# Only one graph of order 5 has the property that the addition of any edge produces an Eulerian graph. What is it?

This is a homework question. However, I don't think that such a graph exists. Here's my attempt at proving that (I know I'm wrong; please tell me where I went wrong!):

For contradiction, assume such a graph G exists. Assume the vertices are called a, b, c, d, and e. Since the addition of any edge produces an Eulerian graph, adding the edge ab would do so. In order for a graph to be Eulerian, all its vertices must be of even degree. So now a, b, c, d, and e are of even degree. But that meant that beforehand, a and b were of odd degree, since adding one edge between two vertices changes their parity. So G has vertices a and b of odd degree, and c, d, and e of even degree. (*)

Since the addition of any edge produces an Eulerian graph, adding the edge cd would also do so. In order for a graph to be Eulerian, all its vertices must be of even degree. So now a, b, c, d, and e are of even degree. But that meant that beforehand, c and d were of odd degree, since adding one edge between two vertices changes their parity. So G has vertices c and d of odd degree, and a, b, and e of even degree. (**)

So (*) and (**) make a contradiction!

Where am I going wrong in this proof? I know I must be wrong because I have to find an example of such a graph (you could be finicky and say that some the vertices could be of degree 0, but it's still going to be a problem)

• You can't assume that you can add an edge between two specific vertices like $a$ and $b$ because an edge may already exist between $a$ and $b$. Mar 8, 2019 at 17:20
• @JohnDouma Under your interpretation, there are at least two such graphs: $K_5 - e$ for any edge $e$ (because the only edge we can add is the missing edge $e$, getting the Eulerian graph $K_5$) and $K_5$ itself (because we can't add any edges, so the statement holds vacuously). Mar 8, 2019 at 17:47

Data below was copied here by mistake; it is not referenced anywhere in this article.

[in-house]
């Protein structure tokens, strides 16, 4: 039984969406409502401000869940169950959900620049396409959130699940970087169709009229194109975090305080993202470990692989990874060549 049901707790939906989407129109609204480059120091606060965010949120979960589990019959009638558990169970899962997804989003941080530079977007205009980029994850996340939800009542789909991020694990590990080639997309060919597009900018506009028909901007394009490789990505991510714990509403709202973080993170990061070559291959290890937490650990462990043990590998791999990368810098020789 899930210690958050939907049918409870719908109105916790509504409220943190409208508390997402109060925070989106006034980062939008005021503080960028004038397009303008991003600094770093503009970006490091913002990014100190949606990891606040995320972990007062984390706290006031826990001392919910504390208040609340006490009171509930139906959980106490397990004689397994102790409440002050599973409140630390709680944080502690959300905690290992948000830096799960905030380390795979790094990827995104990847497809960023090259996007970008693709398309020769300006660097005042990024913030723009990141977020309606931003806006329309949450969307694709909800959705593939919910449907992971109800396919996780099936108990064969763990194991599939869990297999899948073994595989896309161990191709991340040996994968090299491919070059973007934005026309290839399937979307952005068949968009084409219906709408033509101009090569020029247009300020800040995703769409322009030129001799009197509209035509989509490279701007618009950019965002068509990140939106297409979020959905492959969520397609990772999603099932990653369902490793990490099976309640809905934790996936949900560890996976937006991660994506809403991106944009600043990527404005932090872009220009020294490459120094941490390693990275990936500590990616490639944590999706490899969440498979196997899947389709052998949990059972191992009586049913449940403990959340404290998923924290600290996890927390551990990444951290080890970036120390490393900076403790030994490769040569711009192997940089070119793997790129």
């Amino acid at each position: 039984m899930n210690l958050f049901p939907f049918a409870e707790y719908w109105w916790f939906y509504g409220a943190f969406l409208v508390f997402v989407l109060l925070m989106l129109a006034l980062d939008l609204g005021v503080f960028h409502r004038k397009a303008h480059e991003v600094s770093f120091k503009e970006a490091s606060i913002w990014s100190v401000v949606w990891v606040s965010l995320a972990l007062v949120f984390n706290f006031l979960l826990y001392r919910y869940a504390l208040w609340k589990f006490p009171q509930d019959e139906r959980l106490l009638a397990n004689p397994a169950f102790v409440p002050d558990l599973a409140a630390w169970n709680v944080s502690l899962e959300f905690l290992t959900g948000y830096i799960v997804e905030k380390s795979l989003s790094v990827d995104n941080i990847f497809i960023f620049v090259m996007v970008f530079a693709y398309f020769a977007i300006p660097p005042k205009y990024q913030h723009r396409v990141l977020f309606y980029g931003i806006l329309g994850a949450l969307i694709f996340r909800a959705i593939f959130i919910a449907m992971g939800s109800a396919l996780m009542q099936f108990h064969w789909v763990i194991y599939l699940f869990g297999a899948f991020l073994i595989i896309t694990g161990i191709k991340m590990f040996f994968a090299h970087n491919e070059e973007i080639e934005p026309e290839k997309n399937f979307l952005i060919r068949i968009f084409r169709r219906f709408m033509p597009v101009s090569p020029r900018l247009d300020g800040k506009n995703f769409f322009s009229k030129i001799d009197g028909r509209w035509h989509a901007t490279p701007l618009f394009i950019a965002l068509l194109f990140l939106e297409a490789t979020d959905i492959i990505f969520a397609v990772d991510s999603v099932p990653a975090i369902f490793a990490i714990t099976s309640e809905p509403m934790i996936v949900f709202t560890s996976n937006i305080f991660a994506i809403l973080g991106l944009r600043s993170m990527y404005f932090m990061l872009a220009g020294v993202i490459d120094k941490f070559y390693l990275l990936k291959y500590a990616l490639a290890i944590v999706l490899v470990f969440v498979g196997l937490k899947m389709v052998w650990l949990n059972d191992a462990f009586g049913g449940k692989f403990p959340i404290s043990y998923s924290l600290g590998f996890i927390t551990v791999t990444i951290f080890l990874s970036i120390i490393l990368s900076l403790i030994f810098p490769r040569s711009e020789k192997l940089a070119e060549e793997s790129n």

• @MishaLavrov I thought we were working with graphs, not multigraphs. Mar 8, 2019 at 17:53
• ohh I see so multigraphs aren't allowed. That makes way more sense
– dora
Mar 8, 2019 at 17:55
• @dora You posted the problem. Are you allowed to use multigraphs? Mar 8, 2019 at 17:59

The intended answer is probably $$K_5 - e$$: the complete graph of order $$5$$, with a single edge removed. The only way to add an edge to this graph is to add the unique missing edge, which results in the Eulerian graph $$K_5$$.
• If we consider multigraphs, rather than simple graphs, we could add an edge that's already present. In that case, it's possible to add a new copy of an existing edge to $$K_5 - e$$, and create a non-Eulerian multigraph. When considering multigraphs, the body of the question is a proof that there can be no solution.
• If we consider simple graphs only, so we specifically rephrase the property as "the addition of any edge not already present in the graph produces an Eulerian graph", then there is a second solution: the newly-rephrased property is vacuously true of $$K_5$$ itself, because there is no possible edge we can add.
I imagine that the question was intended to be about simple graphs only, and the vacuously-true answer of $$K_5$$ was overlooked by the author of the problem.